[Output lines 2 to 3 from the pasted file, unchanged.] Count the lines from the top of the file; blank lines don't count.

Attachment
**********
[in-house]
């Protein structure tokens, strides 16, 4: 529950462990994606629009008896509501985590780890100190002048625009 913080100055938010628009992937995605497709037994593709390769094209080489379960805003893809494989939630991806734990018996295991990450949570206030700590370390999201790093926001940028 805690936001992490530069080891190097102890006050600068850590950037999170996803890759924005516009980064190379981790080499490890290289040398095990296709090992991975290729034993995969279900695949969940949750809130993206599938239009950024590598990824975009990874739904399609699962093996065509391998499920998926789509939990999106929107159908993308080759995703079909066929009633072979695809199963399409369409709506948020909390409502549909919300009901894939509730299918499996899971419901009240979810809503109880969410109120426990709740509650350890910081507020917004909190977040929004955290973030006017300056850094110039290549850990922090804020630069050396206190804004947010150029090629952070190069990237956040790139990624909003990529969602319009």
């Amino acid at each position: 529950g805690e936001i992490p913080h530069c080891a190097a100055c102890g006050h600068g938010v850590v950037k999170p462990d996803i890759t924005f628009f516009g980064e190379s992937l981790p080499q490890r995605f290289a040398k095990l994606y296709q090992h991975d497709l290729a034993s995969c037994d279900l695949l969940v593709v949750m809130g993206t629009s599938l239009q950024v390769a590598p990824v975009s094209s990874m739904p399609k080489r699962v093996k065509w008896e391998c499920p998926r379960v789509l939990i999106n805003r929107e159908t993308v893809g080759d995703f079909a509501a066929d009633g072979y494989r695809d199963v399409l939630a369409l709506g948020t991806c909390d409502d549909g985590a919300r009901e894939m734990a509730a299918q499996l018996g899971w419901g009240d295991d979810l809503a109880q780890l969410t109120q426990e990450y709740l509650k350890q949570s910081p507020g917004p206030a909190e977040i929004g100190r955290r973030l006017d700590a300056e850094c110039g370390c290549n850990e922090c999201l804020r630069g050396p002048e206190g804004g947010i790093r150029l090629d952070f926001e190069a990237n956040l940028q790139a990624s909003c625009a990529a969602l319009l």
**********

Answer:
């Protein structure tokens, strides 16, 4: 529950462990994606629009008896509501985590780890100190002048625009 913080100055938010628009992937995605497709037994593709390769094209080489379960805003893809494989939630991806734990018996295991990450949570206030700590370390999201790093926001940028 805690936001992490530069080891190097102890006050600068850590950037999170996803890759924005516009980064190379981790080499490890290289040398095990296709090992991975290729034993995969279900695949969940949750809130993206599938239009950024590598990824975009990874739904399609699962093996065509391998499920998926789509939990999106929107159908993308080759995703079909066929009633072979695809199963399409369409709506948020909390409502549909919300009901894939509730299918499996899971419901009240979810809503109880969410109120426990709740509650350890910081507020917004909190977040929004955290973030006017300056850094110039290549850990922090804020630069050396206190804004947010150029090629952070190069990237956040790139990624909003990529969602319009």
């Amino acid at each position: 529950g805690e936001i992490p913080h530069c080891a190097a100055c102890g006050h600068g938010v850590v950037k999170p462990d996803i890759t924005f628009f516009g980064e190379s992937l981790p080499q490890r995605f290289a040398k095990l994606y296709q090992h991975d497709l290729a034993s995969c037994d279900l695949l969940v593709v949750m809130g993206t629009s599938l239009q950024v390769a590598p990824v975009s094209s990874m739904p399609k080489r699962v093996k065509w008896e391998c499920p998926r379960v789509l939990i999106n805003r929107e159908t993308v893809g080759d995703f079909a509501a066929d009633g072979y494989r695809d199963v399409l939630a369409l709506g948020t991806c909390d409502d549909g985590a919300r009901e894939m734990a509730a299918q499996l018996g899971w419901g009240d295991d979810l809503a109880q780890l969410t109120q426990e990450y709740l509650k350890q949570s910081p507020g917004p206030a909190e977040i929004g100190r955290r973030l006017d700590a300056e850094c110039g370390c290549n850990e922090c999201l804020r630069g050396p002048e206190g804004g947010i790093r150029l090629d952070f926001e190069a990237n956040l940028q790139a990624s909003c625009a990529a969602l319009l």